Monday August 10, 2009 - 22:53:26 GMT
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Reuters - www.reuters.com
Forex Market News - CANADA FX DEBT-C$ ends lower for third straight session
Mon Aug 10, 2009 4:28pm EDT
* C$ hits lowest level since July 29
* Impact of Friday's weak jobs data lingers
* Bond prices higher across curve
(Recasts to close)
By Frank Pingue
TORONTO, Aug 10 (Reuters) - Canada's currency closed lower
versus the greenback on Monday as investors continued to trade
on last week's disappointing Canadian jobs report due to the
lack of any fresh data to influence direction.
The selloff began early in the session and eventually
knocked the currency to C$1.0929 to the U.S. dollar, or 91.50
U.S. cents, its lowest level in nearly two weeks. The Canadian
dollar moved off the session low but was unable to snap a skid
that has now seen it close lower in three straight sessions.
"It's a continuation of a trend, this is the third straight
day that we have seen softening so there is at least a modest
technical trend in place," said Eric Lascelles, chief economics
and rates strategist at TD Securities.
"And when I look at stock markets I see that equities are
down a little and that may have prompted a modest safe haven
bid that's leaving the Canadian dollar out in the cold."
The Canadian dollar closed at C$1.0887 to the U.S. dollar,
or 91.85 U.S. cents, down from C$1.0823 to the U.S. dollar, or
92.40 U.S. cents, at Friday's close.
The slide comes on the heels of a report on Friday that
showed the Canadian economy shed 44,500 jobs in July, more than
double the market forecast. [ID:nN07253705]
George Davis, chief technical strategist at RBC Capital
Markets, said the Canadian dollar's performance could hinge on
the actions of the U.S. Federal Reserve, which ends a two-day
policy meeting on Wednesday. The central bank is expected to
keep its fed funds rate at 0-0.25 percent. [ID:nN07416548]
The Canadian currency's fall built on a 0.4 percent slide
last week, a move driven by the jobs report and comments from
Finance Minister Jim Flaherty, who warned that steps could be
taken to slow the ascent of the Canadian dollar if it became
BOND PRICES HIGHER
Canadian bond prices all ended higher and reclaimed losses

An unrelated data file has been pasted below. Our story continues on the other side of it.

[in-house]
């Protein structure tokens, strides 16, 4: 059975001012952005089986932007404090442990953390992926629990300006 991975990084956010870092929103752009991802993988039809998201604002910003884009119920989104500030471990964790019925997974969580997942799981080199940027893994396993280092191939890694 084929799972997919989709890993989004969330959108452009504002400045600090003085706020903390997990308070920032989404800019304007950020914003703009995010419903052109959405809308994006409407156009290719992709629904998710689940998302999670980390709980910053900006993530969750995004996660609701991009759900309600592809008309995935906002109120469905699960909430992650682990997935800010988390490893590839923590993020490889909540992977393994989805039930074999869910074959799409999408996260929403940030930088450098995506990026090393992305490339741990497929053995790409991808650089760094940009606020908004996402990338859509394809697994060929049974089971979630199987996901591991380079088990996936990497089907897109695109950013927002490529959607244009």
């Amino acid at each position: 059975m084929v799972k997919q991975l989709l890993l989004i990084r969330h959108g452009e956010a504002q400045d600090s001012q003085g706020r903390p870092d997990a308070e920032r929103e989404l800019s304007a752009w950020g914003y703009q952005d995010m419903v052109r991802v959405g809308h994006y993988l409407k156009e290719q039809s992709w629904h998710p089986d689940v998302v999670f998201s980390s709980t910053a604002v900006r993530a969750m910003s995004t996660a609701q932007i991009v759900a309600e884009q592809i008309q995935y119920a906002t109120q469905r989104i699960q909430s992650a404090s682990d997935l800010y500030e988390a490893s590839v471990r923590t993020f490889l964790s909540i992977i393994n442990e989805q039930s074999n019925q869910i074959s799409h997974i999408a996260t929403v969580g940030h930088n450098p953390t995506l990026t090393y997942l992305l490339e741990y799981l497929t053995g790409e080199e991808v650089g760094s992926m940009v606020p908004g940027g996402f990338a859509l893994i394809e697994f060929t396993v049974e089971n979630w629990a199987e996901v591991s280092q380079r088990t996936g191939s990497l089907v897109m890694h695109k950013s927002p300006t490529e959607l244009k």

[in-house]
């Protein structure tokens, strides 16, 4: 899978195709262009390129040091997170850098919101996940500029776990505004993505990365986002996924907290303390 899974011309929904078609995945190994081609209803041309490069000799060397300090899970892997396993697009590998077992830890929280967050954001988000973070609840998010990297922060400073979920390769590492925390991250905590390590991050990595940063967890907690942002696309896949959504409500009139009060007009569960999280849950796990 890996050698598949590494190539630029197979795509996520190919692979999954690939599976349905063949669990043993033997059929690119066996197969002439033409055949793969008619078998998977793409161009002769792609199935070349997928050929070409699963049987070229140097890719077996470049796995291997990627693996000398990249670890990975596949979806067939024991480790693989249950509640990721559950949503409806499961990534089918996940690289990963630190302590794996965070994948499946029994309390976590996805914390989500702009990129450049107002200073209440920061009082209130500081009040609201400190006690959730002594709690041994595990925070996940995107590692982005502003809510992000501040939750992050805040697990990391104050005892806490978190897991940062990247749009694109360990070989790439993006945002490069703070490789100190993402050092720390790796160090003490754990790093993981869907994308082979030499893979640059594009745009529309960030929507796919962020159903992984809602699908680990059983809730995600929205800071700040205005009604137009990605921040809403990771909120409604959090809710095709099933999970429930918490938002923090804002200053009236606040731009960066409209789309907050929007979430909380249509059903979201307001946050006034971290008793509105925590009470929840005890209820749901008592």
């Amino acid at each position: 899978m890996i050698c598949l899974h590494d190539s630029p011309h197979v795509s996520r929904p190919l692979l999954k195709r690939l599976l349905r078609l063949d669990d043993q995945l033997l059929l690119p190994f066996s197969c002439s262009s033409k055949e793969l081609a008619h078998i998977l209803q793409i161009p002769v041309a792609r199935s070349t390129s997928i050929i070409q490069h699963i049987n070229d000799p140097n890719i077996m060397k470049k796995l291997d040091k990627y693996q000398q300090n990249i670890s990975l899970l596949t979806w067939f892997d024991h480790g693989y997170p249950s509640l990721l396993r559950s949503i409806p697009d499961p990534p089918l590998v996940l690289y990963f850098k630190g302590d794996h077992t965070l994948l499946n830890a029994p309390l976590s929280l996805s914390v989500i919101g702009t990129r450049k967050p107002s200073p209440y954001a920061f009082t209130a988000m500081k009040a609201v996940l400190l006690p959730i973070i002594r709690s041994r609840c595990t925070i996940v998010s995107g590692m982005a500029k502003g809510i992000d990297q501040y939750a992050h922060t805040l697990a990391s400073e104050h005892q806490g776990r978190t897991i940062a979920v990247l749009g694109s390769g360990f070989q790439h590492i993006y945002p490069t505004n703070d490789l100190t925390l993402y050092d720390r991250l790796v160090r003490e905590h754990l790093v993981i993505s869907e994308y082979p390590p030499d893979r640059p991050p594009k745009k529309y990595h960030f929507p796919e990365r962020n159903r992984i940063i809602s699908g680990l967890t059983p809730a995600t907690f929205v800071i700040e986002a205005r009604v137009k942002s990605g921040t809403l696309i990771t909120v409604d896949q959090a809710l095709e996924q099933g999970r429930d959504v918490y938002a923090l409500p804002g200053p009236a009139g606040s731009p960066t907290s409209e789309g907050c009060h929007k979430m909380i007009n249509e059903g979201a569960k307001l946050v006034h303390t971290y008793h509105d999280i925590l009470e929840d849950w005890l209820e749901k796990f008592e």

suffered during Friday's session as investors exited North
American equities and moved back into more secure government
In Toronto, the S&P/TSX composite index .GSPTSE fell
91.66 points to 10,793.67, while in New York the Dow Jones
industrial average .DJI ended down 32.12 points at 9,337.95.
The rise in bond prices comes ahead of a slew of economic
markers this week, including the U.S. Federal Reserve's
statement on interest rates and the state of the economy, as
well as U.S. government figures for monthly retail sales.
In Canada, July housing starts data will be released on
Tuesday, followed by Wednesday's release of June merchandise
trade figures, and Friday's June manufacturing sales data.
Dealers will also keep watch on this week's U.S. Treasury
auctions of $75 billion in three- and 10-year notes, along with
30-year bonds. The total of the auctions is a record size for a
The two-year Canadian bond ended up 13 Canadian cents at
C$99.17 to yield 1.411 percent, while the 10-year bond rose 50
Canadian cents to C$101.60 to yield 3.555 percent.
The 30-year bond gained 75 5 Canadian cents to C$116.05 to
yield 4.034 percent. In the United States, the 30-year bond
yielded 4.522 percent.
Canadian bonds underperformed their U.S. counterparts
across most of the curve. The Canadian 30-year bond was about
48.8 basis points below the U.S. 30-year yield, versus about
53.4 basis points below on Friday.
(Editing by Peter Galloway)
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